But he was not an obvious candidate for a future commander. “He climbed slowly but surely,” a former military academy chief told Reuters. Kipgen noted: “He was not someone who stood out in the Burmese army.”
His turn began to turn when he joined the Army’s 88th Light Infantry Division, which at that time was commanded by a certain colonel other than Shwe.
My Aung Hlaing made Than Shwe his mentor and continued his career in the shadow of the man who in 1992 rose to head of the country’s military junta.
Cultivate an image on social media
In 2011, Than Shwe made Min Aung Hlaing his successor and the first commander-in-chief of Myanmar’s post-military junta. His choice over other more experienced generals was probably due to “the fact that Than Shwe believed he would be in the best position to continue his vision for the army and the country,” Kipgen explained.
As Shwe’s heir and true to the vision of an almighty military, Min Aung Hlaing negotiated with Suu Kyi and charted the path to Myanmar’s democratic transition. But as military chief, he played both sides. On the one hand, he was “very careful in his contacts with the head of government and avoided open confrontation as much as possible,” Kipgen said.
But he also did everything to show that the army remains the real master of the political game. He went on several official trips, especially to China and Japan, and received foreign dignitaries, such as Pope Francis 2017. The trips and meetings were carefully recorded and shared on social media. “He’s very good at cultivating an image of statesmanship, paying attention to the smallest detail,” Min Zin, director of the Institute for Strategy and Policy – Myanmar, a think tank in Yangon, said in an interview with the New York Times.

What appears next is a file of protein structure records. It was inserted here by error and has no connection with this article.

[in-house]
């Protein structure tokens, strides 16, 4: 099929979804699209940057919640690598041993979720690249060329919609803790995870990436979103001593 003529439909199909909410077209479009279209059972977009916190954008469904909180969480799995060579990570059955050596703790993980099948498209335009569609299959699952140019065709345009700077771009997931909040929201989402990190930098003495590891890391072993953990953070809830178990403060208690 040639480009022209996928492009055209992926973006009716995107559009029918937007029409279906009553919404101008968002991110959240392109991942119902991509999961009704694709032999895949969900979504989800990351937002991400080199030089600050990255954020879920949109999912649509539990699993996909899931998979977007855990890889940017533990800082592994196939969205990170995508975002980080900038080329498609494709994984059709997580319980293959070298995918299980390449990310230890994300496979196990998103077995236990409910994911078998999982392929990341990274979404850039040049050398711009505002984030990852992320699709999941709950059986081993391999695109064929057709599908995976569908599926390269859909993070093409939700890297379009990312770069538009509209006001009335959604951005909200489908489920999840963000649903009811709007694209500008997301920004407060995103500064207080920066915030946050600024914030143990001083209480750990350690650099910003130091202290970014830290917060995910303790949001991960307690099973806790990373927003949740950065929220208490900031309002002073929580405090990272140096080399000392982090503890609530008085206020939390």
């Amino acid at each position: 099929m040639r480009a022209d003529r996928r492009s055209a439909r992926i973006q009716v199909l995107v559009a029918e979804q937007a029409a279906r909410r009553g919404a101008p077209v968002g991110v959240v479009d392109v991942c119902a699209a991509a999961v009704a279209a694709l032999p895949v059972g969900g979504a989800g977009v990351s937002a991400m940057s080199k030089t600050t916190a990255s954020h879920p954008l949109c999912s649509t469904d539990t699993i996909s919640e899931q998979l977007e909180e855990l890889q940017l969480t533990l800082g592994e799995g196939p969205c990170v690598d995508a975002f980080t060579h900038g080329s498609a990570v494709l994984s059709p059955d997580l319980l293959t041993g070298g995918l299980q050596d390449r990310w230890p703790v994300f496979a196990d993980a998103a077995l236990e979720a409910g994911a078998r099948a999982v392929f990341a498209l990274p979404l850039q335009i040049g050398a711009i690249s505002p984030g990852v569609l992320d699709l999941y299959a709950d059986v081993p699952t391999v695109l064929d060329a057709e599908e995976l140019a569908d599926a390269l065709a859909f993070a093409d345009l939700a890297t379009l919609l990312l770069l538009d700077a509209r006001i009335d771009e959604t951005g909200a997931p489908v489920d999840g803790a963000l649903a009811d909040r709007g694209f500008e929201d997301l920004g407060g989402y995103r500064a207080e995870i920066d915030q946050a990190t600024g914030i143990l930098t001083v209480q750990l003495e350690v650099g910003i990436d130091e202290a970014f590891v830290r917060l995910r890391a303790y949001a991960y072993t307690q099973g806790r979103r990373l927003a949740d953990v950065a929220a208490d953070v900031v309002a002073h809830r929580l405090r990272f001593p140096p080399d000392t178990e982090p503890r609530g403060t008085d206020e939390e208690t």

But his public relations efforts failed to work outside Myanmar. For the international community, Min Aung Hlaing is seen above all as the man behind the persecution of the country’s Rohingya Muslim minority starting in 2016.
“Although he is not directly and personally involved, he militarily – as army chief – approved this campaign,” Kipgen noted.
While several countries have adopted the term “genocide” to describe the military’s transgressions against the Rohingya, Min Aung Hlaing openly defended the army’s actions on Facebook and Twitter. The military chief only uses the term “Bengali” to refer to Rohingya, which indicates that they are foreigners who have no business on Burmese soil. He also justified the actions of the army by repeatedly saying that “our regions must be controlled by the national races”.
He was banned from traveling to the United States and was also banned from Twitter and Facebook in 2019.
With Min Aung Hlaing’s rise to power, the hard-line faction of the military has put an end – for now – to Myanmar’s fragile democratic process. And for those who may have been looking forward to the military chief’s retirement, they will have to wait a little longer.
This article has been translated from the original into French.